Inbox zero: Where do you sit?

New year, fresh start, first day back in the office, and I was looking for a tidying-up task to avoid doing actual thinking work.

Organizing the inbox is a great place to start.

When I sat down at my desk on January 2nd, I had 255 emails sitting in my inbox, some dating back to January 2011. Most of these needed to be filed away, although several still required an actual response on my part. I had planned to follow my usual routine: scroll through each email, starting with the most recent, file or action away what I could, and then quit when I became overwhelmed by the realization of how inefficient I am with emails. The end result would hopefully be filing away approximately 10% of my inbox.

However, that morning, I decided to try an email organizer tool recommended by one of Cybera's tech developers, called Mailstrom.


Mailstrom sorts emails into a variety of categories: sender, subject, mailing lists, size, etc. It doesn't do the heavy lifting for you, but the logical grouping system makes it super simple to make mass decisions about whether to archive or delete your emails. Two Cybera staffers who used this tool were reportedly able to go from ~1,000 emails to zero in one sitting.

Imagine that: an empty inbox.

Of course, this leads to the question: why would I want that? With cloud computing and increased storage capacity, companies rarely run out of space for emails (when was the last time you were asked by the IT department to clean out your inbox?).

Followers of the "Inbox Zero" movement, created by the founder of, make the case for an empty inbox by demonstrating the time and sanity it saves (its website says the "zero" refers not so much to how many messages are in your inbox, but "how much of your own brain is in that inbox").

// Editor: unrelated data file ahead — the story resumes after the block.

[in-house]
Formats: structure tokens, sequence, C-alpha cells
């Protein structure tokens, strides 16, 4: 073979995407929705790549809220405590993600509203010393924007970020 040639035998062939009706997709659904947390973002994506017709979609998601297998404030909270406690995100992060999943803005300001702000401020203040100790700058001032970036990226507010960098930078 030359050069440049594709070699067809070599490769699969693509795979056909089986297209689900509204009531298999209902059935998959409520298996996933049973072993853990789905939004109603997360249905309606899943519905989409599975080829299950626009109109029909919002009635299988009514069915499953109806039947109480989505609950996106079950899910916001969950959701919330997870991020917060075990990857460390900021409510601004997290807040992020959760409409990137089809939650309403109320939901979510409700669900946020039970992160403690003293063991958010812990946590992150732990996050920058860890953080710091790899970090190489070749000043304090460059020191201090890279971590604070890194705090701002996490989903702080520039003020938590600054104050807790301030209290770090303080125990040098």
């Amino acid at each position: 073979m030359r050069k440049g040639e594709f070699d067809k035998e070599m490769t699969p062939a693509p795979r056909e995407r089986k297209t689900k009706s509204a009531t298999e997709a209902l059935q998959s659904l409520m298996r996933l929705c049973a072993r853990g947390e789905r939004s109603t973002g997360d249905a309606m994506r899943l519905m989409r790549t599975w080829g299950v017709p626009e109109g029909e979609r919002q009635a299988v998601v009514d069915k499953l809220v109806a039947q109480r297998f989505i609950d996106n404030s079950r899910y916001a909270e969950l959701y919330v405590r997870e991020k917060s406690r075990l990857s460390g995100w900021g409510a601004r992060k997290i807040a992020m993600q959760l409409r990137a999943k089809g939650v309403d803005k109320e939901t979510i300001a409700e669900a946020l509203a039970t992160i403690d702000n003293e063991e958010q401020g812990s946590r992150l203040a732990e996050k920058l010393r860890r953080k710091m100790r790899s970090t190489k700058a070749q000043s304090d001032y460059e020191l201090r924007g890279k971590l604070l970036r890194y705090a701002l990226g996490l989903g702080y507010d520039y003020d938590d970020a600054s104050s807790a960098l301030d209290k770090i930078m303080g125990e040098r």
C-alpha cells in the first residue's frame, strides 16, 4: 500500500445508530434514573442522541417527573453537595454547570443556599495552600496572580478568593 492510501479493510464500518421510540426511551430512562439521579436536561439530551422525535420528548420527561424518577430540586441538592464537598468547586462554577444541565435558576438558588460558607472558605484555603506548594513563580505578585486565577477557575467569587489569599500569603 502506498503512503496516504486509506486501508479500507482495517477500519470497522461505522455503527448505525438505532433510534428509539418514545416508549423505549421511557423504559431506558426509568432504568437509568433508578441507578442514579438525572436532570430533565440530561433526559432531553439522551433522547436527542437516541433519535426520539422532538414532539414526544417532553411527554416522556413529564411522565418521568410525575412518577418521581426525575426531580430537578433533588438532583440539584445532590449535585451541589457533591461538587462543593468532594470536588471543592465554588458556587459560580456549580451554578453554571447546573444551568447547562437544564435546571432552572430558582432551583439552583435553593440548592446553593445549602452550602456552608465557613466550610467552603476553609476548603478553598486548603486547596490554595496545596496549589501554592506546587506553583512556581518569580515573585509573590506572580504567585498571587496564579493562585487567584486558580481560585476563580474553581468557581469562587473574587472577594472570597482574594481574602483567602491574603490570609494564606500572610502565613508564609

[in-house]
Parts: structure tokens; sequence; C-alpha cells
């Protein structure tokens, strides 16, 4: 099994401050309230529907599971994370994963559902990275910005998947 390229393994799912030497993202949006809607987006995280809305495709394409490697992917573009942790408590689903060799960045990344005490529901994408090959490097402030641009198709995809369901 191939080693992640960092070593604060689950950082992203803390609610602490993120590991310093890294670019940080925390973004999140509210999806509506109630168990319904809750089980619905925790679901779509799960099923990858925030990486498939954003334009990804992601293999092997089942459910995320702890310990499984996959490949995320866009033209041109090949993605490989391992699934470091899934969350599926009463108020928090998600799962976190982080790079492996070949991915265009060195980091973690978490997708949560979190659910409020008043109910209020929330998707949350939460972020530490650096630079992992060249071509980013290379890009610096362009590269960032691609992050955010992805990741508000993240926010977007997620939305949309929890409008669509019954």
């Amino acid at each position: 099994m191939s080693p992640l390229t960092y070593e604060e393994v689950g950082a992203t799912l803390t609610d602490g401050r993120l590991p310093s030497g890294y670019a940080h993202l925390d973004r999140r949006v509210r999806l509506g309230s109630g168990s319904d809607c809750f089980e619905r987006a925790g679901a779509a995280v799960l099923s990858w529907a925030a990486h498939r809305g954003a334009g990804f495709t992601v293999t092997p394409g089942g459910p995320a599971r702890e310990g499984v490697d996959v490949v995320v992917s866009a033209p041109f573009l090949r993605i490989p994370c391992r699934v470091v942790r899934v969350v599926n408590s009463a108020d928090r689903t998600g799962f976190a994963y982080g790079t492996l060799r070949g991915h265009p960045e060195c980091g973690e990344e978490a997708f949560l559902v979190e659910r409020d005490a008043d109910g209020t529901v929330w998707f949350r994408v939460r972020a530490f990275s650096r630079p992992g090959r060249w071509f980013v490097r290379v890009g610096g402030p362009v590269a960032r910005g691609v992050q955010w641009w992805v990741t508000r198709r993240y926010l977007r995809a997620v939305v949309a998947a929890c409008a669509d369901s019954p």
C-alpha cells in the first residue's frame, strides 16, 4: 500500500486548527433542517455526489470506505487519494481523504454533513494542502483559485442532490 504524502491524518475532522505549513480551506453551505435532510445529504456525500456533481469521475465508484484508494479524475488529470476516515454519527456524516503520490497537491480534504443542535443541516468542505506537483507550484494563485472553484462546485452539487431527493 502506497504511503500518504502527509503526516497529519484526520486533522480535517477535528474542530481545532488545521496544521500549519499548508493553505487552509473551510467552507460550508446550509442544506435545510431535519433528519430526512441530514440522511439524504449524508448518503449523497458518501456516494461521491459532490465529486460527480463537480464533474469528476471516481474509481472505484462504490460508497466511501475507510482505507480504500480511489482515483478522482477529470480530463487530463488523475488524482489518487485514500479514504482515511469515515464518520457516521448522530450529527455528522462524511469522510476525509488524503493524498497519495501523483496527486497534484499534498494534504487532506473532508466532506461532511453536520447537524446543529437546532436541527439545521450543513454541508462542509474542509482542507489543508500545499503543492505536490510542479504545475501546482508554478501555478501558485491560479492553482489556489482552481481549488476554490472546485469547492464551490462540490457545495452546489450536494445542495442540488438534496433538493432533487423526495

Curious, I surveyed Cybera staff members, asking how many emails they currently had in their inbox, and what they thought about the zero movement.

Of the 18 respondents, five people had 30 emails or less (with the aforementioned Mailstrom enthusiast sitting at zero). These ruthless message deleters shared several common characteristics: a desire for simplicity and control, a sense of growing dread when their inbox expanded beyond the main scrolling screen, etc. "Can't sleep at night with unread emails'€¦" noted one.

Five people fell within the 100-1,000 email range.

Eight had over 1,000. (One particularly popular staff member was sitting on an astounding 16,819 emails, half of which were unread…)

Some of those with the heftier inboxes said it would be nice to have zero emails, but felt it was unrealistic given the mass influx of new emails they received each day.

Others scoffed at the "inbox zero" followers. One said he found the concept "overrated," noting that "with smart folders in email clients, you can sort out email automatically," and that email archives are very easy to search. "And there are those helpful blue dots to tell me when an email has been read or not."

Another Cyberan said the "inbox zero" movement was "for anal-retentive" people only.  

I have now concluded that the inbox is a personal reflection of your beliefs and character, and there is no one-size-fits-all solution.

I spent the day off and on Mailstrom, and managed to remove 95 emails. Not bad. But I also received 62 messages in that time period. So I am down to 222. I figure if I can aim to keep my number under 200, that should be good enough for me.

How many emails do you have in your inbox? And how do you feel about that number?